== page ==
004: Adding Passive Real Estate Investments to Your Portfolio with Josh Cantwell

In today’s episode, I’m speaking with my friend Josh Cantwell. Josh is the founder of Freeland Ventures, where he manages $40 million in capital and $240 million in assets. He uses this to offer investors passive real estate opportunities to diversify their portfolios, including 401(k)s, retirement roll over funds, and self-directed IRAs. 

Josh is deeply knowledgeable about his field. He has extensive experience as both someone who empowers lifestyle investors and as a lifestyle investor himself, and he uses his freedom to show up for his family when they’ve needed him the most. In today’s podcast, we dive into the world of passive real estate investing – and how to find deals that suit your portfolio’s unique needs.

Key Takeaways

  • How Josh found his passion for numbers at an early age and gave himself a foundational education in investing. 
  • What is a value-add apartment syndication? 
  • The difference between a syndication and a fund – and how syndications are structured to benefit passive investors and minimize risk.
  • What a 1031 exchange is and what makes them so attractive to real estate investors. 
  • What the future of housing in America looks like as property continues to get more and more expensive. 
  • Why mobile home parks are such a big opportunity for investors.


“True businesses that scale, only can scale through people.” – @JoshCantwell Click To Tweet


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Connect with Justin Donald


Justin Donald: Well, I'm so excited to get some time with you here today, Josh. I'm thrilled that we finally got a chance to connect here on the podcast. So, we've known each other here for years and I just love it because we have talked at length about investments. And so, it's fun to have you here in this setting and able to share kind of some of the things you're doing but I'd love, first and foremost, to have you share anything that you may be excited about like what's exciting in your world right now, Josh?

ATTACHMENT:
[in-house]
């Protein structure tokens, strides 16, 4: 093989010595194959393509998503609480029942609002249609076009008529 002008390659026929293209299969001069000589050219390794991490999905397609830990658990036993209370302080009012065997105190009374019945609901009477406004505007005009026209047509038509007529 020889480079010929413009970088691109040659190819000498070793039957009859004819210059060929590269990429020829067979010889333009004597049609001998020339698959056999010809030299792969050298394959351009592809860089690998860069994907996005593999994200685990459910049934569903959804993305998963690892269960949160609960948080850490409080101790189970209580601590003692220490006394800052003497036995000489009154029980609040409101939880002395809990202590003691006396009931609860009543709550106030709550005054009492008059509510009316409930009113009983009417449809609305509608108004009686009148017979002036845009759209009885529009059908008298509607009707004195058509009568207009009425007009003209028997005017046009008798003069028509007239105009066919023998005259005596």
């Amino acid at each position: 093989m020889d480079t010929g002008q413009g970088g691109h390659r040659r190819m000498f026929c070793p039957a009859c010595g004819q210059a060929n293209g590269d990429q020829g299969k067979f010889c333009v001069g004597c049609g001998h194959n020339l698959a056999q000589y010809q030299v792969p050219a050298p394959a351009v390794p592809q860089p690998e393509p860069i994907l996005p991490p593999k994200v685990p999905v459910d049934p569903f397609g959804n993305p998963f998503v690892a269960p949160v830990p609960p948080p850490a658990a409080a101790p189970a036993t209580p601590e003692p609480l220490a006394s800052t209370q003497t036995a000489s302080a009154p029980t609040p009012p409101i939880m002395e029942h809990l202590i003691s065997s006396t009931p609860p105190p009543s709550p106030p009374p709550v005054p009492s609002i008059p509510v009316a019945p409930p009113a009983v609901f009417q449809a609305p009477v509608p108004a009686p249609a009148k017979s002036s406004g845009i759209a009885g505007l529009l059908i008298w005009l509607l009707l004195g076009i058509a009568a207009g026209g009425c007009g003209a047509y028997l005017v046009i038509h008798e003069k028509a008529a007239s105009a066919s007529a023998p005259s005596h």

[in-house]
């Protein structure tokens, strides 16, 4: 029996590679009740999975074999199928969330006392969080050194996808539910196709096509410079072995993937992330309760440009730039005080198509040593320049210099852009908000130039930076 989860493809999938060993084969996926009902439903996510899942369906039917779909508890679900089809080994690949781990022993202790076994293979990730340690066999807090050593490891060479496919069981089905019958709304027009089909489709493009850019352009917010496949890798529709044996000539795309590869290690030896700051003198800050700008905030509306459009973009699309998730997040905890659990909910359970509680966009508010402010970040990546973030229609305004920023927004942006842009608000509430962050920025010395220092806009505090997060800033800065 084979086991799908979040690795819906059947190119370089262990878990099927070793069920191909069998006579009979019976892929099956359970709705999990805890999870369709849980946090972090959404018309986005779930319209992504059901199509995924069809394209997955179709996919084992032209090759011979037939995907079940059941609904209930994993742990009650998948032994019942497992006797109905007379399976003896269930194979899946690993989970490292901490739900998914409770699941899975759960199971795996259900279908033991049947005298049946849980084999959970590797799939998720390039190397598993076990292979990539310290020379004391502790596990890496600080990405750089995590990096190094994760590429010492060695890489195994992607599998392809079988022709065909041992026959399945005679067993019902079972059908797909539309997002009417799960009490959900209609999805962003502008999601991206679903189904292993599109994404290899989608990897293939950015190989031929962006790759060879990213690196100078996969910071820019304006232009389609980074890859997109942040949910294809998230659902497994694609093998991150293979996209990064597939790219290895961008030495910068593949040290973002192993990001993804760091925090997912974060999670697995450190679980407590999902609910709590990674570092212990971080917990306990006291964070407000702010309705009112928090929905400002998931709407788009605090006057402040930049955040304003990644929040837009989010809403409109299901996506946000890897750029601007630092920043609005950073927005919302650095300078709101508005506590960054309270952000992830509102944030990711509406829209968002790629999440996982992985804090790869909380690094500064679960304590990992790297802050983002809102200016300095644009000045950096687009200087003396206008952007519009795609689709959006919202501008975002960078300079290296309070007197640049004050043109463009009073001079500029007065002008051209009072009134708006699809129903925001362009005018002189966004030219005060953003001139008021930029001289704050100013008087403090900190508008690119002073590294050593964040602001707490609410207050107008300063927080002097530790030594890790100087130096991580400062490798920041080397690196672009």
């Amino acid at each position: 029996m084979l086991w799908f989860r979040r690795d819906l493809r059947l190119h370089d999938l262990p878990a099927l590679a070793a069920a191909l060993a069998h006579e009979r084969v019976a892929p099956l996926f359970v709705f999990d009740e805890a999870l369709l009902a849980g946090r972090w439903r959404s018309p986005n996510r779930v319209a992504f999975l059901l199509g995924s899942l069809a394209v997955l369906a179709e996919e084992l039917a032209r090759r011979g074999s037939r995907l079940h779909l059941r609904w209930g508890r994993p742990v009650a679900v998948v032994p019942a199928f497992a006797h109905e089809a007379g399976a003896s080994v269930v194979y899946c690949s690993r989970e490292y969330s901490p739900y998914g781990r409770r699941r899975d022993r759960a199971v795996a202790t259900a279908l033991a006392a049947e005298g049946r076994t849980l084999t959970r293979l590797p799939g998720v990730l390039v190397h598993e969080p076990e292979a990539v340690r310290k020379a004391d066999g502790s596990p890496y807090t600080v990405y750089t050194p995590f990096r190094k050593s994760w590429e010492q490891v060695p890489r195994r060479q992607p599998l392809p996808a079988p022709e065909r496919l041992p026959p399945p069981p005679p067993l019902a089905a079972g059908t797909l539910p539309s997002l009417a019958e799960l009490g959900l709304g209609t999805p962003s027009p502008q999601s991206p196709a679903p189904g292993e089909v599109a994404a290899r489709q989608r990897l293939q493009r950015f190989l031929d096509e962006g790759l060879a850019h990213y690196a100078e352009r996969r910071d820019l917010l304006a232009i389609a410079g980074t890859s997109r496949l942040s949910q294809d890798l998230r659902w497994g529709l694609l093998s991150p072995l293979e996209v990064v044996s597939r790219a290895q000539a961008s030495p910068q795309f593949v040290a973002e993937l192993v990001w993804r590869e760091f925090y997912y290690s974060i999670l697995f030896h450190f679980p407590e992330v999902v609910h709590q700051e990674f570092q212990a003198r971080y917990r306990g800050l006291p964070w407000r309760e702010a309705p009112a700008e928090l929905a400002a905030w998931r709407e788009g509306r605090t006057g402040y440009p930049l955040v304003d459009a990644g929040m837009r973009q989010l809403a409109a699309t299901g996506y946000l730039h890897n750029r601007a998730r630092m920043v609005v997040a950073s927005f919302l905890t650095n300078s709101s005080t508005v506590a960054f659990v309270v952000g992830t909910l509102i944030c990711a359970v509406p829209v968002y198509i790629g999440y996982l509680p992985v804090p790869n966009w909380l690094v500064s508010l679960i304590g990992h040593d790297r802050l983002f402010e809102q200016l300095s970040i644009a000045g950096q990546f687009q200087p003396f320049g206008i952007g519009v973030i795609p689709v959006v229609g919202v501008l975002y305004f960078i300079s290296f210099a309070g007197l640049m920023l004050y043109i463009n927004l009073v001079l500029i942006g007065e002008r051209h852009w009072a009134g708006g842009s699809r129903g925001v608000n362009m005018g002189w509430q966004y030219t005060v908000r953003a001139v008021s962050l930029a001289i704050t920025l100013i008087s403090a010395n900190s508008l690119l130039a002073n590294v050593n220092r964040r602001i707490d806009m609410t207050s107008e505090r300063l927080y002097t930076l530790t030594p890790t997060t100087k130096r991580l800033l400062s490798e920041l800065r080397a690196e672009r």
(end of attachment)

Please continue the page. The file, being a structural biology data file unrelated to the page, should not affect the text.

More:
Josh Cantwell: Yeah. Well, what's exciting for me, Justin, is well on a personal level, a lot of the things that we've built a passive income, a lot of the things we talk about in your book, a lot of things show up on your podcast has really allowed me to have the freedom now to really take care of my dad. So, this is kind of on a very personal level. My dad was my first mentor. He was the first entrepreneur that I knew. He left a very high paying sales job to start his own business, started it with a partner, eventually bought his partner out, owned an incredible employee benefits company, ended up retiring. Unfortunately, though, my dad suffers from pretty advanced Parkinson's and I promised my dad years ago that as my dad got older and if there was ever an issue, I promised that he would never struggle and I feel like a lot of the moves that I made over the past five or ten years now, it’s allowing me to fulfill my promise to my dad. So, on a very personal level, even just yesterday, my dad now was to the point where he's been having trouble talking and walking and I'm there with my mom, taking care of my dad, being there for him, being there for my mom, who's spry and healthy but I do feel like the promise that I made there, this is just very raw and real in my mind right now, Justin, so it’s why I'm letting this kind of rip.


It allows me to do that. It allows me to coach my kids in volleyball, be there for my kids and take them to school in the mornings, help take care of my father, who really needs a lot of help now, all because of a lot of things we talk about in your book, the lifestyle investments, the things we do with apartments. So, although I have a lot of investments I'm excited about, I feel kind of privileged now with my dad's advanced age to be there and support him when a lot of other guys might have a corporate job and be flying all over the world and to be pulled away because of their job. I kind of come and go and help take care of my dad whenever I want to be there, whenever my mom needs help. It's the most important work that I do today is taking care of him. And so, I'm excited about that, and as we record this at the end of the week kind of reflecting on that as I kind of wind the week down.


Justin Donald: Well, thanks for sharing and really just thanks for being so open about that. I know that it's tough when you see these. I see this in my own life where you've got your father who you have all this respect for but you can see as they're kind of falling apart just a little bit more. It's tough to see the hero struggle the way that they are but it's also rewarding to be able to help out. I love how you have built your life and you've created this freedom, this lifestyle. So, A, you can pour into your dad but, B, you can be the dad to your kids that he was to you and hopefully even better to find a way to do it better. We're all going to fail but if you can do just a little bit better than what you experienced, I think that's a major win. So, kudos to you and a great job building that lifestyle. I'm curious, what got you into investing in the first place?